During the weekend Apple responded to a tweet of viruses alleging that they removed movies purchased from their iTunes account with the company's consent, claiming criticism about the rights of digital media has expanded.
The tweets outlined a fairly simple scenario where three movies purchased by iTunes were deleted from the account and therefore can not be played or re-downloaded. Apple 's support admitted that the movie was gone and tried to solve the problem by providing rental credits far exceeding the value of the missing movie.
Me: Just a little Apple, the three movies I bought disappeared from my iTunes library.
Apple: Oh, they are no longer available. Thank you for purchasing them. Here are two movie rentals!
Me: Wait … what? @ tim_cook When was this accepted? pic.twitter.com/dHJ0 wMS QH 9
– Anders G da Silva (@ drandersgs) September 10, 2018
This problem and the first response from Apple encouraged speculation that Apple has the authority to freely delete media purchased, but in a study by CNET,
Firstly, the problematic user moved from Australia to Canada and changed the active area in the iTunes Store. Some movies can not be used in different areas, others may be different. For example, production houses can change political or regional bibliographies, remove aspects of the movie to satisfy more conservative country rating boards, and make movie names more relevant for specific audiences We may change it to sexual things.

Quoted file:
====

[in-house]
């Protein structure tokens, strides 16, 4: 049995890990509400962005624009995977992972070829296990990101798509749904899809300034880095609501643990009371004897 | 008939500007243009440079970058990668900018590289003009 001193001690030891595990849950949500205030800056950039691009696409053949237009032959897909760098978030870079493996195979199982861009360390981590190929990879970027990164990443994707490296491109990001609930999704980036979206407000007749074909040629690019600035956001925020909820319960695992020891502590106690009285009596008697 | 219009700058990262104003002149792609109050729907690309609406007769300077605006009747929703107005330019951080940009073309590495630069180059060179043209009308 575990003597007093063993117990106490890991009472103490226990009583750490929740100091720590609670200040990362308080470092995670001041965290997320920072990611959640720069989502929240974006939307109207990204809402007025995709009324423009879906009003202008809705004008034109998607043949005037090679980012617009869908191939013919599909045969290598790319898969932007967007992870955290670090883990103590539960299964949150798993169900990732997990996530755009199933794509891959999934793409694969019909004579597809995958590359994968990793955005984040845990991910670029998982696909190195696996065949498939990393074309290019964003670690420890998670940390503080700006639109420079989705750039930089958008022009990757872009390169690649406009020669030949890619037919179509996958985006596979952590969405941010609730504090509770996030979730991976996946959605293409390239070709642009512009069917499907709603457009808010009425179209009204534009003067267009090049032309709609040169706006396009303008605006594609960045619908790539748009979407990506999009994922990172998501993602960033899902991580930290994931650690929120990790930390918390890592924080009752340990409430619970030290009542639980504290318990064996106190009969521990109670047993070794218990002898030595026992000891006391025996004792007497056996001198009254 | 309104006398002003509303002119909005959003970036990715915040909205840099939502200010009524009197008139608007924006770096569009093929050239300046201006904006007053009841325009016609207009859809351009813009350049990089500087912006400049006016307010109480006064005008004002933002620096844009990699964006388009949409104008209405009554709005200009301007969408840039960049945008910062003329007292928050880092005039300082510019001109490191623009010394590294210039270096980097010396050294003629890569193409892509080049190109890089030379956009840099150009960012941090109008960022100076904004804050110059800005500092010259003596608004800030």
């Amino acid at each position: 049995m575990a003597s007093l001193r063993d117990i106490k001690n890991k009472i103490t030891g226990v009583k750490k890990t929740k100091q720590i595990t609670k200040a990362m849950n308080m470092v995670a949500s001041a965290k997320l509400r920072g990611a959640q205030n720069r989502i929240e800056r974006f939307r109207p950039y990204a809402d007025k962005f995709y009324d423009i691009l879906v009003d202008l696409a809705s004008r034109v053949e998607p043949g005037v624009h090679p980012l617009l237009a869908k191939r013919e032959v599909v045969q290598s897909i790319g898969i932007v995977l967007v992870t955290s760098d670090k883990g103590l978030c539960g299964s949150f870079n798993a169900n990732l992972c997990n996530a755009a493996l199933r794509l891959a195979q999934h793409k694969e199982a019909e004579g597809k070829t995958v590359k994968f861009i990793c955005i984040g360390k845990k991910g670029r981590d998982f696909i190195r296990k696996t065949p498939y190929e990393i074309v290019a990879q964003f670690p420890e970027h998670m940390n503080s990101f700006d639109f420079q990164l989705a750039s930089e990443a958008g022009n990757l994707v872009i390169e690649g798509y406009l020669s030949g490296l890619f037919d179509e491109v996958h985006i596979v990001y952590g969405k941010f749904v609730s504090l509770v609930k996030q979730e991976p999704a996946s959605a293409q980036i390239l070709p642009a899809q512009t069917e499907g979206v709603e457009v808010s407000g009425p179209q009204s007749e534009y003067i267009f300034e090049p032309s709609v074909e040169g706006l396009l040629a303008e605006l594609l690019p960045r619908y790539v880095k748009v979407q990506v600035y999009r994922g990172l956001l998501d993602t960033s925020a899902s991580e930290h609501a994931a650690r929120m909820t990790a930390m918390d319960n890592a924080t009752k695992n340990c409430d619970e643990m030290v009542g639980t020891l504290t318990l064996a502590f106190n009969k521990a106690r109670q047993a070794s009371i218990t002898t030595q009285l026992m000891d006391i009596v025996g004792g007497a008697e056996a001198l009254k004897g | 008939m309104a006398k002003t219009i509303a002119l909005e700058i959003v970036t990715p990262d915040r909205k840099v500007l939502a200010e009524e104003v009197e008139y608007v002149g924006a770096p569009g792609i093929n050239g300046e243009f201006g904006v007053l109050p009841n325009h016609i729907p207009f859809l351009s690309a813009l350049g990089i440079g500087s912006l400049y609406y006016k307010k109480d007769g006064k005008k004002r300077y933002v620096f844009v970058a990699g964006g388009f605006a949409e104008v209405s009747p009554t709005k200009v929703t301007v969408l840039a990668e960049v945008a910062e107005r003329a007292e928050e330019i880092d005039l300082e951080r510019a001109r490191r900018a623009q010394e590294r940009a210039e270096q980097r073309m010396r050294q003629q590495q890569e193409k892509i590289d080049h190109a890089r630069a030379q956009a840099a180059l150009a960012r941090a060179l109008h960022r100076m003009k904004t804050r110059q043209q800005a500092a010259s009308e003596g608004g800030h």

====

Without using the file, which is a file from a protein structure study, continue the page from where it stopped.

This seems to be a problem in this particular situation.
In the statement provided CNETAn Apple spokeswoman said, "You can enjoy movies you downloaded anytime, and you will not be deleted unless you do." If you change the country setting, if the purchased version can not be obtained even in a new country, download it from the movie theater. If necessary, you can revert the country settings back to the previous country and download those movies again.
This statement suggests that neither Apple nor the studio suggests pulling these particular movies, the title may contain a Canadian-specific version that is different from the Australian specific version. Mr. Anders no longer seems to be unable to return to the iTunes Store in Australia. You need a local Paypal or billing address. Obviously there are workarounds here, but it seems unnecessarily difficult.
The main point of the problem is the physical ownership and the digital ownership right. Until today, Apple has not revoked access to movies purchased by someone (outside of these scenarios). For those who want to play safely, the best practice means downloading and creating a physical copy of the movie. Please save these on your hard disk. Even if Apple and studio are removing the access, it is still available.
In this case, Apple Support seems to promise a workaround to make Anders access the movie again. He is also doing a good sport about it, he pointed out "It fell to the crack of the license, it is.